Negotiating a Low Carbon Transition in Asia: NAMAs and MRV

Policy Report

Being the two most populous and rapidly growing economies, China and India will have significant role in the global efforts towards climate change mitigation. Indeed, both countries are making various efforts to control their rapidly growing greenhouse gas emissions and energy use in line with their national developmental priorities. Simultaneously, there are international efforts to make developing countries’ mitigation actions more effective, transparent and accountable. The Cancun Agreements provide an overall framework for measuring, reporting and verification (MRV) of nationally appropriate mitigation actions (NAMAs) undertaken by developing countries. Specific modalities and guidelines will be discussed and hopefully determined in the upcoming negotiations leading up to the seventeenth Conference of Parties (COP17) to the UN Framework Convention on Climate Change (UNFCCC) in December 2011. Thus, it is critical time for international climate negotiations to establish an effective regime to mitigate climate change.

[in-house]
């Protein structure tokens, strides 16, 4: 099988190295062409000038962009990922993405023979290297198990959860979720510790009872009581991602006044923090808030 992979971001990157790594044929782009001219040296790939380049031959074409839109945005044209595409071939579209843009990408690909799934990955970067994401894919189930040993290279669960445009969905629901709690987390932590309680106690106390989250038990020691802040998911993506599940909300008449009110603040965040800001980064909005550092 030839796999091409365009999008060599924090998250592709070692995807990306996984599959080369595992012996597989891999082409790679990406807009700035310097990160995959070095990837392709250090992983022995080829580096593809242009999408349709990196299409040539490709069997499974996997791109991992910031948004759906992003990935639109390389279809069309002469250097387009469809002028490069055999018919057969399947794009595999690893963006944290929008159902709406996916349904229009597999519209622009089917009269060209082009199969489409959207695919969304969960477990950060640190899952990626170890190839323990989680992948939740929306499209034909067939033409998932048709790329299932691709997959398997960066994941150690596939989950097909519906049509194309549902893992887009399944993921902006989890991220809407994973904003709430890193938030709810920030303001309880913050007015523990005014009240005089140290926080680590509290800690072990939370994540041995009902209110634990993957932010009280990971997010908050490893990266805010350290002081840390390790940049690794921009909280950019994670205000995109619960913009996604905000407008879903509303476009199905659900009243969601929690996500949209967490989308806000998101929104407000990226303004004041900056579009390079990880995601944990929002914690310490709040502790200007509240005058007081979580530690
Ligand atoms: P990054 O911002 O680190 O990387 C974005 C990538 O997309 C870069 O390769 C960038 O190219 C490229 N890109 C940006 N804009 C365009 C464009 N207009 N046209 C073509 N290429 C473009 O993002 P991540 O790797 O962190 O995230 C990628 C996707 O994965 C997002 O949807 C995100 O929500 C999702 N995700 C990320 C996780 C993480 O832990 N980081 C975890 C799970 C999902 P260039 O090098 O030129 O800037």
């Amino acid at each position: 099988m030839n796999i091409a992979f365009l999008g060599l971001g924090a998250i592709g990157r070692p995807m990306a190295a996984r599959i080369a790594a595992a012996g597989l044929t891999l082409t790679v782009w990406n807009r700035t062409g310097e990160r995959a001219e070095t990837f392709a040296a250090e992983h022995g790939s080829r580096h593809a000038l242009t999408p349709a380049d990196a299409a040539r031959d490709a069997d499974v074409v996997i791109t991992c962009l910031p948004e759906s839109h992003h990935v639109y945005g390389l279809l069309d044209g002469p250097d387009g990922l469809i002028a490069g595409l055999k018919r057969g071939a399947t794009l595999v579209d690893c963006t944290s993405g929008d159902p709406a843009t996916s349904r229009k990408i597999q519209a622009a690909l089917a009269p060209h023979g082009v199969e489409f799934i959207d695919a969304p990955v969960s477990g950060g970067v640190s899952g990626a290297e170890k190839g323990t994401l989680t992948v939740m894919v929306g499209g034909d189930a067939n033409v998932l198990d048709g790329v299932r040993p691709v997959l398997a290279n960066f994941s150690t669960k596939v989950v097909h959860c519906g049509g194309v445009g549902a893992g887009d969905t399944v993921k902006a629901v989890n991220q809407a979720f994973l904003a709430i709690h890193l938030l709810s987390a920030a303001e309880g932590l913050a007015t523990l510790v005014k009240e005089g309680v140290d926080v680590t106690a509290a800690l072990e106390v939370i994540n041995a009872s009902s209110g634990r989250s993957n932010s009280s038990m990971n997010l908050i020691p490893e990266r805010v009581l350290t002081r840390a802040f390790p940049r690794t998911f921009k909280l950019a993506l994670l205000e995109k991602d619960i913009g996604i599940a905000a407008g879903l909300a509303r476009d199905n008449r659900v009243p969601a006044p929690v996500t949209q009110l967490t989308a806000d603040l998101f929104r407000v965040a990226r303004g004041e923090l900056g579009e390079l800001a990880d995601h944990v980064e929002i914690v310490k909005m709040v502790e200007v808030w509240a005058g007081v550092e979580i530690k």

This report is a small step in the direction of improving our understanding of domestic mitigation actions and MRV systems in developing countries, so as better to comprehend the ways in which NAMAs and MRV procedures could be designed at the both domestic and international levels. While domestic mitigation actions and MRV systems have been evolving from specific national circumstances, they were also influenced by developments in the international climate regime. On the other hand, any attempts to design international institutions to promote NAMAs and MRV systems without adequate understanding of what is going on the ground are bound to a failure, because actual implementation will occur at the domestic level. By looking at the two key developing countries, China and India, this volume aims at bridging the gap in understanding of domestic and international efforts.

The report is divided into two Parts. The first, comprising one chapter, puts the issues of NAMAs and MRV into context by looking at relevant institutional developments in the international climate regime1. The second part, consisting of four chapters, addresses country case studies of China and India. The chapters in Part Two provide assessment of mitigation pledges, as well as explore domestic reasons for taking actions against climate change and improving domestic MRV systems.

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